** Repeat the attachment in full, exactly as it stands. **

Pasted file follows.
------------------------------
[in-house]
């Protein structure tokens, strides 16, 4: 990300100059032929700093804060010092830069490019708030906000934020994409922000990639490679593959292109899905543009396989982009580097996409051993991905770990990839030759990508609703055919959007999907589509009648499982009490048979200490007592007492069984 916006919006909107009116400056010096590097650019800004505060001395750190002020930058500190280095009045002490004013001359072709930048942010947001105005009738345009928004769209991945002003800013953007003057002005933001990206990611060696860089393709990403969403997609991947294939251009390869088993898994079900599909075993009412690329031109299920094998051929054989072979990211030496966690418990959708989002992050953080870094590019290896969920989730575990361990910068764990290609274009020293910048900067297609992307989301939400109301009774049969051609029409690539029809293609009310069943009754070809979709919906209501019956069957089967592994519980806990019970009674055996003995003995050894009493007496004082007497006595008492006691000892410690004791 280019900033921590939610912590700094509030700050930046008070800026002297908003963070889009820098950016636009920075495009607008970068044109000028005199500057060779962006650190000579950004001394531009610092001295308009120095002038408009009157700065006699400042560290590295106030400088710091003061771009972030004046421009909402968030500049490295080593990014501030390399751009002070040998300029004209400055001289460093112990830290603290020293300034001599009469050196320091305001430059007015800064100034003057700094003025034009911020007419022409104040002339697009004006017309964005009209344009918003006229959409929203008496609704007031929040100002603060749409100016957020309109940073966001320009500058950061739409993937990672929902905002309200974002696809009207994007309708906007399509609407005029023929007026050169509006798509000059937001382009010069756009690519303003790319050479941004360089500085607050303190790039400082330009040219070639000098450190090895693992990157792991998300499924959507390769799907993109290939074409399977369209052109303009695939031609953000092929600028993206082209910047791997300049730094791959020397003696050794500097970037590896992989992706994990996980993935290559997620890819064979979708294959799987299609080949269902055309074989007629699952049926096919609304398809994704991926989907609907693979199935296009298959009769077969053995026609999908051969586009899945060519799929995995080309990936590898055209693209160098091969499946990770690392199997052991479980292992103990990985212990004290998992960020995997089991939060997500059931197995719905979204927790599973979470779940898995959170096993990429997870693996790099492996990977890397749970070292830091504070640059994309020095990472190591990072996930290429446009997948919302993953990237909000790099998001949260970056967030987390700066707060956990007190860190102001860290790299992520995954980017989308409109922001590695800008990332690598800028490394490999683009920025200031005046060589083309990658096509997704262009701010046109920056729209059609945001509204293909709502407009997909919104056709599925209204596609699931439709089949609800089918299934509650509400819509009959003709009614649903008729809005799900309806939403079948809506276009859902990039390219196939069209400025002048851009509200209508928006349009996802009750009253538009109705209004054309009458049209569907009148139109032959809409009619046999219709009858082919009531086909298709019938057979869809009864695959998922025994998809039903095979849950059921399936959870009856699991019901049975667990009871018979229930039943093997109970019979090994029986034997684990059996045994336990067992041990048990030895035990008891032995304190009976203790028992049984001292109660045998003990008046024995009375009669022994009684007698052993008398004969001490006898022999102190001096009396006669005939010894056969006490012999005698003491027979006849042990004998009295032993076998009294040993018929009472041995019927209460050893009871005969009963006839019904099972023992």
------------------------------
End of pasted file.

[in-house]
């Protein structure tokens, strides 16, 4: 990300100059032929700093804060010092830069490019708030906000934020994409922000990639490679593959292109899905543009396989982009580097996409051993991905770990990839030759990508609703055919959007999907589509009648499982009490048979200490007592007492069984 916006919006909107009116400056010096590097650019800004505060001395750190002020930058500190280095009045002490004013001359072709930048942010947001105005009738345009928004769209991945002003800013953007003057002005933001990206990611060696860089393709990403969403997609991947294939251009390869088993898994079900599909075993009412690329031109299920094998051929054989072979990211030496966690418990959708989002992050953080870094590019290896969920989730575990361990910068764990290609274009020293910048900067297609992307989301939400109301009774049969051609029409690539029809293609009310069943009754070809979709919906209501019956069957089967592994519980806990019970009674055996003995003995050894009493007496004082007497006595008492006691000892410690004791 280019900033921590939610912590700094509030700050930046008070800026002297908003963070889009820098950016636009920075495009607008970068044109000028005199500057060779962006650190000579950004001394531009610092001295308009120095002038408009009157700065006699400042560290590295106030400088710091003061771009972030004046421009909402968030500049490295080593990014501030390399751009002070040998300029004209400055001289460093112990830290603290020293300034001599009469050196320091305001430059007015800064100034003057700094003025034009911020007419022409104040002339697009004006017309964005009209344009918003006229959409929203008496609704007031929040100002603060749409100016957020309109940073966001320009500058950061739409993937990672929902905002309200974002696809009207994007309708906007399509609407005029023929007026050169509006798509000059937001382009010069756009690519303003790319050479941004360089500085607050303190790039400082330009040219070639000098450190090895693992990157792991998300499924959507390769799907993109290939074409399977369209052109303009695939031609953000092929600028993206082209910047791997300049730094791959020397003696050794500097970037590896992989992706994990996980993935290559997620890819064979979708294959799987299609080949269902055309074989007629699952049926096919609304398809994704991926989907609907693979199935296009298959009769077969053995026609999908051969586009899945060519799929995995080309990936590898055209693209160098091969499946990770690392199997052991479980292992103990990985212990004290998992960020995997089991939060997500059931197995719905979204927790599973979470779940898995959170096993990429997870693996790099492996990977890397749970070292830091504070640059994309020095990472190591990072996930290429446009997948919302993953990237909000790099998001949260970056967030987390700066707060956990007190860190102001860290790299992520995954980017989308409109922001590695800008990332690598800028490394490999683009920025200031005046060589083309990658096509997704262009701010046109920056729209059609945001509204293909709502407009997909919104056709599925209204596609699931439709089949609800089918299934509650509400819509009959003709009614649903008729809005799900309806939403079948809506276009859902990039390219196939069209400025002048851009509200209508928006349009996802009750009253538009109705209004054309009458049209569907009148139109032959809409009619046999219709009858082919009531086909298709019938057979869809009864695959998922025994998809039903095979849950059921399936959870009856699991019901049975667990009871018979229930039943093997109970019979090994029986034997684990059996045994336990067992041990048990030895035990008891032995304190009976203790028992049984001292109660045998003990008046024995009375009669022994009684007698052993008398004969001490006898022999102190001096009396006669005939010894056969006490012999005698003491027979006849042990004998009295032993076998009294040993018929009472041995019927209460050893009871005969009963006839019904099972023992």